Background: Early detection of malnutrition in hospitalized children helps reduce length of hospital stay and morbidity. A validated nutrition tool is essential to correctly identify children at risk of malnutrition or who are already malnourished. This study compared the use of the Subjective Global Nutrition Assessment (SGNA, nutrition assessment tool) and Screening Tool for the Assessment of Malnutrition in Paediatrics (STAMP, nutrition screening tool) with objective nutritional parameters to identify malnutrition in hospitalized children.
Methods: A cross-sectional study was carried out in two general paediatric wards in a public hospital. SGNA and STAMP were performed on 82 children (52 boys and 30 girls) of age 1-7 years. The scores from both methods were compared against Academy of Nutrition and Dietetics/American Society of Parental and Enteral Nutrition Consensus Statement for identification of paediatric malnutrition. The objective measurements include anthropometry (weight, height and mid-arm circumference), dietary intake and biochemical markers (C-reactive protein, total lymphocytes and serum albumin). Kappa agreement between methods, sensitivity, specificity and cross-classification were computed.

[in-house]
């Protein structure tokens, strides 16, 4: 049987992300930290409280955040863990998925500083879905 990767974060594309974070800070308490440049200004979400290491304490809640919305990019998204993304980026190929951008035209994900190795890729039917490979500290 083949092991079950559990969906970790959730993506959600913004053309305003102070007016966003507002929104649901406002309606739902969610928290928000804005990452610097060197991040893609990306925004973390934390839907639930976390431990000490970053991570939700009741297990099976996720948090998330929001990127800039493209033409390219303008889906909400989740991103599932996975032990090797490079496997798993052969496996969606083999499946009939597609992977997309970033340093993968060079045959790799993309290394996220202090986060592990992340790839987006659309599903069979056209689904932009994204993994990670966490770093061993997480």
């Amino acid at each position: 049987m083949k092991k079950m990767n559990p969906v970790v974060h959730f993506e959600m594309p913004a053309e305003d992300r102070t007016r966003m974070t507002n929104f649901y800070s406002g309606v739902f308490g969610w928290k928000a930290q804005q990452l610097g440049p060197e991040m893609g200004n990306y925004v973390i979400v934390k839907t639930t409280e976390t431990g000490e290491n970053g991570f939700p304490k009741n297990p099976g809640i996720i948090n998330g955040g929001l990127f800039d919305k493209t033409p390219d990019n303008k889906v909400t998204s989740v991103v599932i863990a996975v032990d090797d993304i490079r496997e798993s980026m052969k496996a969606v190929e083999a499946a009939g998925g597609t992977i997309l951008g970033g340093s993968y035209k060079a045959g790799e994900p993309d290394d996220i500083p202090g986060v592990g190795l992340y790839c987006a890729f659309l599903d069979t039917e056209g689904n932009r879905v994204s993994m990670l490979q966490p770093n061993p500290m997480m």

Results: SGNA and STAMP identified 45% and 79% of the children to be at risk of malnutrition, respectively. Using a compendium of objective parameters, 46% of the children were confirmed to be malnourished. The agreement between SGNA and objective measurements (k = 0.337) was stronger than between STAMP and objective measurements (k = 0.052) in evaluating the nutritional status of hospitalized children. SGNA also has a 4-fold higher specificity (70.45%) than STAMP (18.18%) in detecting children who are malnourished.
Conclusion: SGNA is a valid nutrition assessment tool in diagnosing malnutrition status among hospitalized children in Malaysia. The discrepancy in specificity values between the two methods explains the distinguished roles between SGNA and STAMP. The use of STAMP will have to be followed up with a more valid tool such as SGNA to verify the actual nutrition status of the paediatric population.
* Title and MeSH Headings from MEDLINE®/PubMed®, a database of the U.S. National Library of Medicine.